Under the category of domestic terrorists, the educational materials warn of the threat posed by “anarchist extremists.” The FBI states, “Anarchist extremists believe that society should have no government, laws, or police, and they are loosely organized, with no central leadership… Violent anarchist extremists usually target symbols of capitalism they believe to be the cause of all problems in society – such as large corporations, government organizations, and police agencies.”
But the FBI didn’t stop at the ISIS boogymanning. They warn teachers of “Animal Rights Extremists and Environmental Extremists” who are – to the FBI – no different than “white supremacy extremists,” ISIS and Al Qaeda terrorists.
All of these are “out to recruit high school students,” in the FBI’s mind, according to Lazare.
The materials also instruct students to watch out for extremist propaganda messages that communicate criticisms of “corrupt western nations” and express “government mistrust.”
If you “see suspicious behavior that might lead to violent extremism,” the resource states, consider reporting it to “someone you trust,” including local law enforcement officials like police officers and FBI agents.
Lazare posits that “young Muslims are the real targets” of the FBI’s high school spy program.
At the surface level, the FBI’s new guidelines do not appear to single out Muslim students. The document and supplementary educational materials warn of a broad array of threats, including anti-abortion and white supremacist extremists. The Jewish Defense League is listed alongside Hizbollah and Al Qaeda as an imminent danger to young people in the United States.
But a closer read reveals that the FBI consistently invokes an Islamic threat without naming it. Cultural and religious differences, as well as criticisms of western imperialism, are repeatedly mentioned as risk factors for future extremism. “Some immigrant families may not be sufficiently present in a youth’s life due to work constraints to foster critical thinking,” the guidelines state.
“The document aims to encourage schools to monitor their students more carefully for signs of radicalization but its definition of radicalization is vague,” Arun Kundnani, the author of The Muslims are Coming! Islamophobia, extremism, and the domestic War on Terrornotes. “Drawing on the junk science of radicalization models, the document dangerously blurs the distinction between legitimate ideological expression and violent criminal actions.”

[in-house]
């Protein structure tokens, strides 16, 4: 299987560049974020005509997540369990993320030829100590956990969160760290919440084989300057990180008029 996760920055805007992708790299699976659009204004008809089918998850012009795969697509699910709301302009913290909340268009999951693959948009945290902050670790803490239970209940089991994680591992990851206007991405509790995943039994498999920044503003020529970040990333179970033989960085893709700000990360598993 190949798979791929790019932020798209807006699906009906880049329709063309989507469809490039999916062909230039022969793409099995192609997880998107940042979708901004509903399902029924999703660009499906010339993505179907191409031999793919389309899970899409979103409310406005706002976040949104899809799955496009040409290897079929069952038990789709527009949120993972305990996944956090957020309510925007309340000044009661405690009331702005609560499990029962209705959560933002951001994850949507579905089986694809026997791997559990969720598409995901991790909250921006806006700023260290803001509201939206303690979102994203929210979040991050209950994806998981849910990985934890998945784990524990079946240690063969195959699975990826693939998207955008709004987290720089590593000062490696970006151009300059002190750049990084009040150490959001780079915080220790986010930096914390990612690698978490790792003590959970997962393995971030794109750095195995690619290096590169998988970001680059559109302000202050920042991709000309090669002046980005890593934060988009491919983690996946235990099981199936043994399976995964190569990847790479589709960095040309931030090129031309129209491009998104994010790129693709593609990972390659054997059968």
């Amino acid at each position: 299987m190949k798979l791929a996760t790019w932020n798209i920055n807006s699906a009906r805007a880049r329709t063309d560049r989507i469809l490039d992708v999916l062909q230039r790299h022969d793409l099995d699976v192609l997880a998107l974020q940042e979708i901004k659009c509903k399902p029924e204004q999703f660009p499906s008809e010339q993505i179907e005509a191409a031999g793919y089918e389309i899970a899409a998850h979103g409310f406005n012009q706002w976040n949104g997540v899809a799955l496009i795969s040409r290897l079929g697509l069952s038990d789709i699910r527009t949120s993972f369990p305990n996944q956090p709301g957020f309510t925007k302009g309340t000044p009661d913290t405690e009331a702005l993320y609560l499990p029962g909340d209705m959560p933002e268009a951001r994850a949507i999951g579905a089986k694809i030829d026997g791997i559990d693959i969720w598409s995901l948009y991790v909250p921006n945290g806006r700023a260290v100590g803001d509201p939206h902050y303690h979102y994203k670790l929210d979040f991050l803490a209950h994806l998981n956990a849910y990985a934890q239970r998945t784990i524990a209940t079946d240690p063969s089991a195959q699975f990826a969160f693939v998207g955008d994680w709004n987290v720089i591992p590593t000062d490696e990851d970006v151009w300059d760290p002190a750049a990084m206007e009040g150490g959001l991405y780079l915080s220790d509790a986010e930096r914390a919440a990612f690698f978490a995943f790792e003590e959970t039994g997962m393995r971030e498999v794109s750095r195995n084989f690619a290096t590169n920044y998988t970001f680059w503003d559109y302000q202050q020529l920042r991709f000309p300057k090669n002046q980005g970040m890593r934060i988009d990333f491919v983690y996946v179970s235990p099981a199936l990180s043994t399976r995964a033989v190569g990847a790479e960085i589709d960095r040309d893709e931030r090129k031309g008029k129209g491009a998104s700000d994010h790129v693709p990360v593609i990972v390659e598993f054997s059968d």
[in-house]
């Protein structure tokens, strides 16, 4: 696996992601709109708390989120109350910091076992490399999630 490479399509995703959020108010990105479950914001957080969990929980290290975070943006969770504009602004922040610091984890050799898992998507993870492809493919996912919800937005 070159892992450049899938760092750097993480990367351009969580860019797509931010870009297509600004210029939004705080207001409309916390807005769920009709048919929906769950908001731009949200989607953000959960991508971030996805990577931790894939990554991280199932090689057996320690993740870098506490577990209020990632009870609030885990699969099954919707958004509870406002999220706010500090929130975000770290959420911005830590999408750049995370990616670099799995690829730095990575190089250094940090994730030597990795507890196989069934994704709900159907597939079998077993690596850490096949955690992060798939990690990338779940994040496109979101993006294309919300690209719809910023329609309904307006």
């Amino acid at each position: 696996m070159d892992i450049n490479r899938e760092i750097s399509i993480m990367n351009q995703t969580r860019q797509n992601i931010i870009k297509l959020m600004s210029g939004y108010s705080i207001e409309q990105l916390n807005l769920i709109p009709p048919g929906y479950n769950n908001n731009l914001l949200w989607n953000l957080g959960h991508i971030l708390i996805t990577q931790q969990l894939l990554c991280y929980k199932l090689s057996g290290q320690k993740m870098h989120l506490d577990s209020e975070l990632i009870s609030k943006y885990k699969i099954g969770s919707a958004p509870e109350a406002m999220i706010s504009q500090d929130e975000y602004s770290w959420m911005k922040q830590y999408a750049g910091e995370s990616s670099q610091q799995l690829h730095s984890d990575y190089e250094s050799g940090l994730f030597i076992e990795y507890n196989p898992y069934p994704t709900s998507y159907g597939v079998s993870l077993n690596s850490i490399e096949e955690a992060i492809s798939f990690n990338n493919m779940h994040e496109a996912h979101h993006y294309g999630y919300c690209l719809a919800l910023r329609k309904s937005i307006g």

“In practice, schools seeking to implement this document will end up monitoring Muslim students disproportionately,” Kundnani said. “Muslims who access religious or political material will be seen as suspicious, even though there is no reason to think such material indicates a likelihood of terrorism.”
Oddly, however, the FBI’s new guidelines say that they do “not advocate the application of any psychological or demographic ‘profiles’ or check lists of indicators to identify students on a pathway to radicalization.”
As Hugh Handeyside, staff attorney for the ACLU’s national security project, said that “broadening the definition of violent extremism to include a range of belief-driven violence underscores that the FBI is diving head-first into community spying. Framing this conduct as ‘concerning behavior’ doesn’t conceal the fact that the FBI is policing students’ thoughts and trying to predict the future based on those thoughts.”